Digestive Diseases: Nonalcoholic fatty liver disease and obesity


Nonalcoholic fatty liver disease (NAFLD) term encompasses benign simple fatty liver-steatosis, nonalcoholic steatohepatitis (NASH) and SHassociated cirrhosis. NAFLD is probably the most common liver disorder in the world which might affect 2.8% to 24 % of the general population (Sleisenger & Fordtran’s gastrointestinal and liver disease: pathophysiology, diagnosis, management. 8th edition.).

Obesity is the most commonly reported condition associated with NAFLD (http:// ) . NAFLD might be also caused by other acquired metabolic disorders (i.e., diabetes mellitus, hyperlipidemia, starvation), cytotoxic drugs (i.e., methotrexate, bleomycin), metals (i.e., thallium and uranium compounds), inborn errors of metabolism (i.e., abetalipoproteinemia ), surgical procedures (i.e., biliopancreatic diversion, extensive small bowel resection), other drugs ( i.e., amiodarone, estrogens, highly active antiretroviral therapy, tamoxifen) and miscellaneous conditions( i.e., prolonged total parenteral nutrition, jejunal diverticulosis with bacterial overgrowth, inflammatory bowel disease, industrial exposure to petrochemicals).

According to CDC web site (http://www. ), obesity is defined as a body mass index (BMI) of 30 or greater. During the past 20 years there has been a significant increase in obesity in the U.S. In 2008, only one state (Colorado) had a prevalence of obesity less than 20%. Thirty-two states had prevalence equal to or greater than 25%; six of these states (Alabama, Mississippi, Oklahoma, South Carolina, Tennessee, and West Virginia) had a prevalence of obesity equal to or greater than 30%. Obesity is becoming a serious health concern for children and adolescents ( childhood/prevalence.html ). Data from NHANES surveys (1976–1980 and 2003– 2006) show that the prevalence of obesity has increased: for children aged 2–5 years, prevalence increased from 5.0% to 12.4%; for those aged 6–11 years, prevalence increased from 6.5% to 17.0%; and for those aged 12–19 years, prevalence increased from 5.0% to 17.6%.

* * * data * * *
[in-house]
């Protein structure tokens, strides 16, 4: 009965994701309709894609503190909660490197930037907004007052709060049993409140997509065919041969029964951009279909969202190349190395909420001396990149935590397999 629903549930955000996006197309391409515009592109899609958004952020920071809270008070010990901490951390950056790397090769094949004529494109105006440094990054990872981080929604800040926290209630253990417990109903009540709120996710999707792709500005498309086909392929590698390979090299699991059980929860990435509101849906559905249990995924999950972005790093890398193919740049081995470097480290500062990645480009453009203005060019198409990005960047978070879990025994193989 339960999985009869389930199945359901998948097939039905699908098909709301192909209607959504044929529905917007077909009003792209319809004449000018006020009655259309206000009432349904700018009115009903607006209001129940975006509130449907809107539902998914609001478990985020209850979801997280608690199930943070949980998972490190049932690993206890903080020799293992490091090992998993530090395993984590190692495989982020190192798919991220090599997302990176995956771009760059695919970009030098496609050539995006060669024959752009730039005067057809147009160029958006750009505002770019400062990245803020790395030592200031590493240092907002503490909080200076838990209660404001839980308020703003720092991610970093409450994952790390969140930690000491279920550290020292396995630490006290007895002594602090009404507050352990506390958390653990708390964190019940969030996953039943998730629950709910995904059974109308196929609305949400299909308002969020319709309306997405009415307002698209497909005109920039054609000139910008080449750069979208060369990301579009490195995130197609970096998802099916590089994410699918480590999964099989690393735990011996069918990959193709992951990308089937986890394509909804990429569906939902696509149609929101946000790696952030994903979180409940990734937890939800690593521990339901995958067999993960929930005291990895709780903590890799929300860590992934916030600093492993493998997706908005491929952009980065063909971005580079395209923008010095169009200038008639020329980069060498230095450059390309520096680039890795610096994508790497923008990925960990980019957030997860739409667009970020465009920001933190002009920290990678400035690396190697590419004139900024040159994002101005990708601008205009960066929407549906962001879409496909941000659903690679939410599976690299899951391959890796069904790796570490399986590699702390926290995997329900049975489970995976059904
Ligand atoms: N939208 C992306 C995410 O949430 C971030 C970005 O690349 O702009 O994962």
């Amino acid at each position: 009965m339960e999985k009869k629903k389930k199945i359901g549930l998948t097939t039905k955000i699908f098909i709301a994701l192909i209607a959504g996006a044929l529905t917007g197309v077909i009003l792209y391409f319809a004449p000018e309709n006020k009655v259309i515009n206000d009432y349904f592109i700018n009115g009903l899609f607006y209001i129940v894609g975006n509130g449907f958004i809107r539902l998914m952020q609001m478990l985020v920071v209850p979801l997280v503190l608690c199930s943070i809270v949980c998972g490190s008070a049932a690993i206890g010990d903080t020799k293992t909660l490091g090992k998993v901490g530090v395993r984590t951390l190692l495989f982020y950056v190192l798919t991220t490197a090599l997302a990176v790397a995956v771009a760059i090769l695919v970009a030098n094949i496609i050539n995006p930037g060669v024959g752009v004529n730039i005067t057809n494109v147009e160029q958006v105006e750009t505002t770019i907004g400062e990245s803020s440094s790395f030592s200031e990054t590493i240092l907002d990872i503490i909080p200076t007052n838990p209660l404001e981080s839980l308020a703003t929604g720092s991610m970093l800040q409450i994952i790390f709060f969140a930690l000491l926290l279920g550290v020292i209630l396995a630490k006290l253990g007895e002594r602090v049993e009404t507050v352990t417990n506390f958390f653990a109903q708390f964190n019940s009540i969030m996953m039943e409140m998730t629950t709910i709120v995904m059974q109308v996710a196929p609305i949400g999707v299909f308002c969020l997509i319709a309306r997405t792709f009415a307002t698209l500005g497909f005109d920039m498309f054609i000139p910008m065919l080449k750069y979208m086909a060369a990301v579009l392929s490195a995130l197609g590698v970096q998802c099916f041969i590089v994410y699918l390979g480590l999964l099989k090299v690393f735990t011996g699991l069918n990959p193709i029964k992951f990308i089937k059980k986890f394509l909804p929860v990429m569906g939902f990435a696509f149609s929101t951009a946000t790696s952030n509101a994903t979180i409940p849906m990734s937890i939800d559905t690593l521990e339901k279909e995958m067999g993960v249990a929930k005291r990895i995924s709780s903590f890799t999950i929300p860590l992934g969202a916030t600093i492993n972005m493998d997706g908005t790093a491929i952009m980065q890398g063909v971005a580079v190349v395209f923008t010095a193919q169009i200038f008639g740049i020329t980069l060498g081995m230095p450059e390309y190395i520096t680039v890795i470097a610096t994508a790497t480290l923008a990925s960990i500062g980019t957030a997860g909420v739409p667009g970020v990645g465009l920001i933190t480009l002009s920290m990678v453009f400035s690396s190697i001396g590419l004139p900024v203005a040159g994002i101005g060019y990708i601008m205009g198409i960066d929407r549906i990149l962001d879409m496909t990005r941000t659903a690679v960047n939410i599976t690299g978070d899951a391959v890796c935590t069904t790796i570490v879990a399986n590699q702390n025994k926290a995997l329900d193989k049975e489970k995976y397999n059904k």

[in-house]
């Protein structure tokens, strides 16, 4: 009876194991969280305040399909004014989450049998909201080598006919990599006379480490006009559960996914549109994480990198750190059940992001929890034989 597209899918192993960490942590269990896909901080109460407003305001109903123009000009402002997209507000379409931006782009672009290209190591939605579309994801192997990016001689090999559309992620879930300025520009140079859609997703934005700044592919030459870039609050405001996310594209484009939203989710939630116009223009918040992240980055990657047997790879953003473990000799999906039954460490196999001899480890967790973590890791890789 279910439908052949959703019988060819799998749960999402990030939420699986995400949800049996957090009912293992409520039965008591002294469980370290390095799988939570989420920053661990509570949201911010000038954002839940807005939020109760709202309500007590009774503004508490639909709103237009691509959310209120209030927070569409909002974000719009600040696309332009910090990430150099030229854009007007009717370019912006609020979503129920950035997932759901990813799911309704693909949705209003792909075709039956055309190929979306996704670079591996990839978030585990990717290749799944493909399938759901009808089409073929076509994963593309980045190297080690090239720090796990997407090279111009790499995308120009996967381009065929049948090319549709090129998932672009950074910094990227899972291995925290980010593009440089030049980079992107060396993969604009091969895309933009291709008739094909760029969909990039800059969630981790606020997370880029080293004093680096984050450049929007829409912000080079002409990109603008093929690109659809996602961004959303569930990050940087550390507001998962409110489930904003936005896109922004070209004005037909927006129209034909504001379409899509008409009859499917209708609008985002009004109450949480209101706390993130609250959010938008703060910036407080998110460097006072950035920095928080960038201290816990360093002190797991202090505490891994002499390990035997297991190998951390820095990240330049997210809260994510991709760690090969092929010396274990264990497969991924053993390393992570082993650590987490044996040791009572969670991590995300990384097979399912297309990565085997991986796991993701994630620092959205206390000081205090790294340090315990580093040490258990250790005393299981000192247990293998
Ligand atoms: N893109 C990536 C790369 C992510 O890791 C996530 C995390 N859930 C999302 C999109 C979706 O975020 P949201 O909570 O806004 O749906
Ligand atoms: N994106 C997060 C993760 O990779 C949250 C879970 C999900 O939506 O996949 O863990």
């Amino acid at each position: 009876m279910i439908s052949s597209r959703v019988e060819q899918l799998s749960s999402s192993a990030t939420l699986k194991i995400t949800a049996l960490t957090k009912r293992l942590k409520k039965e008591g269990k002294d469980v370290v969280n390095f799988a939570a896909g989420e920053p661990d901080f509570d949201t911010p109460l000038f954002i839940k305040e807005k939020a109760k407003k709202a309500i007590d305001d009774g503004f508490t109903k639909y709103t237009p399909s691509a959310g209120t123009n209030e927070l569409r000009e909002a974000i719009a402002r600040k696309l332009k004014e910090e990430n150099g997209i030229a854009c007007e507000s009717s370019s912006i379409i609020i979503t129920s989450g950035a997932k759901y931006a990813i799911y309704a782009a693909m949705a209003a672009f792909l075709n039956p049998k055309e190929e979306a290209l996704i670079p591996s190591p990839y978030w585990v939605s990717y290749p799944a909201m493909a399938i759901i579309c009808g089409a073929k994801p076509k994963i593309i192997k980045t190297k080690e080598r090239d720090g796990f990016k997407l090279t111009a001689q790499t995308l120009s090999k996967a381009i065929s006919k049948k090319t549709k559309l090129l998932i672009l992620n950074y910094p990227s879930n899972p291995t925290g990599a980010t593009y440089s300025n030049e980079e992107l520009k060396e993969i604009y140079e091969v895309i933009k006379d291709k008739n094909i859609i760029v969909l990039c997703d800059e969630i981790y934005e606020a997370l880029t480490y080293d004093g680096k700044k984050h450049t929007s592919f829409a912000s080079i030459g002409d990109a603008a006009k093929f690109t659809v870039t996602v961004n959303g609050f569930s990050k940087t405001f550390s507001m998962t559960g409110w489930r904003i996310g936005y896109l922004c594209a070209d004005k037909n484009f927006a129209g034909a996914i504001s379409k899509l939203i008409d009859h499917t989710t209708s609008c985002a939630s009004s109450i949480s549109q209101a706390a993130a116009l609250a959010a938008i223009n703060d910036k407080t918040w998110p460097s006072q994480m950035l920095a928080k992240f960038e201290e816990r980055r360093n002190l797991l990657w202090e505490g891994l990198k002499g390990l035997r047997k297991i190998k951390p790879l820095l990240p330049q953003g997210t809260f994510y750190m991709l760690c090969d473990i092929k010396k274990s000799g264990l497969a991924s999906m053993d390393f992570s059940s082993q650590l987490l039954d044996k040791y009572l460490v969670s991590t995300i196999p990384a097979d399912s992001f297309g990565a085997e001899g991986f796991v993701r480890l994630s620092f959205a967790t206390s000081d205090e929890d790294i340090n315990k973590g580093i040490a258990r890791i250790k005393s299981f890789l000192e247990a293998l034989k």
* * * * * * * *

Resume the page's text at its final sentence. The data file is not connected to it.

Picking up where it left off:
To diagnose NAFLD, alcohol consumption history, imaging tests and aminotransferase levels are utilized. Other etiologies, i.e., autoimmune, viral hepatitis and hemochromatosis need to be ruled out. By imaging and laboratory tests, it is difficult to distinguish benign steatosis from NASH and NASH-associated cirrhosis. However, higher BMI, age more than 45, AST > ALT, ALT > 2 x ULN, high ferritin, low platelets, sleep apnea, and features of severe insulin resistance are surrogate markers of NASH. Liver biopsy is still the gold standard test to establish diagnosis of NASH which can lead to cirrhosis. There are some emerging noninvasive surrogate markers like Fibro Test which might help to diagnose NASHassociated cirrhosis (http://www.ncbi.nlm. ). Patients with NAFLD are also at high risk for other health issues including increased cardiovascular events.

The potential treatments for NASH include weight loss (diet and exercise counseling, possibly bariatric surgery), insulin sensitizers (metformin, Thiazolidinediones-TZDs, i.e., pioglitazone, rosiglitazone), UDCA, antioxidants (Vitamin E, betaine), orlistat, antilipemics (gemfibrozil, statins), losartan and TNF alfa-inhibitors. However, there is no single established treatment for NAFLD yet.

Weight loss by diet and exercise is the initial recommendation of choice. Further studies are needed to recommend bariatric surgery specifically for treatment of NASH patients. However, the studies have shown significant improvement in liver biopsies of patients who underwent gastric restriction with bypass surgery in Pittsburgh (Manar et al. Annals of Surgery 2005; 242: 610-620). Bariatric surgery can be performed safely in NASH and NASH related cirrhotic patients as long as prominent portal hypertension is absent (absence of esophageal and intraabdominal varices by upper endoscopy and imaging tests).

Insulin sensitizers might also play an important role in treatment of NASH. Recently in PIVENS trial (http://www.ncbi. ), Vitamin E 800 IU/daily also showed promising results.

Cardiovascular events are most common cause of death in patients with NAFLD. We need to remember that statins can be used safely in NAFLD patients as long as guidelines are followed. Some case series have shown improvement in liver biopsies of NASH patients who take statins.

As a clinician, I have noticed more NAFLD cases in younger adults and even in teenagers in recent years. It is my opinion that increasing incidence of NAFLD due to childhood obesity is a clear and present danger that will negatively impact healthcare in the near future.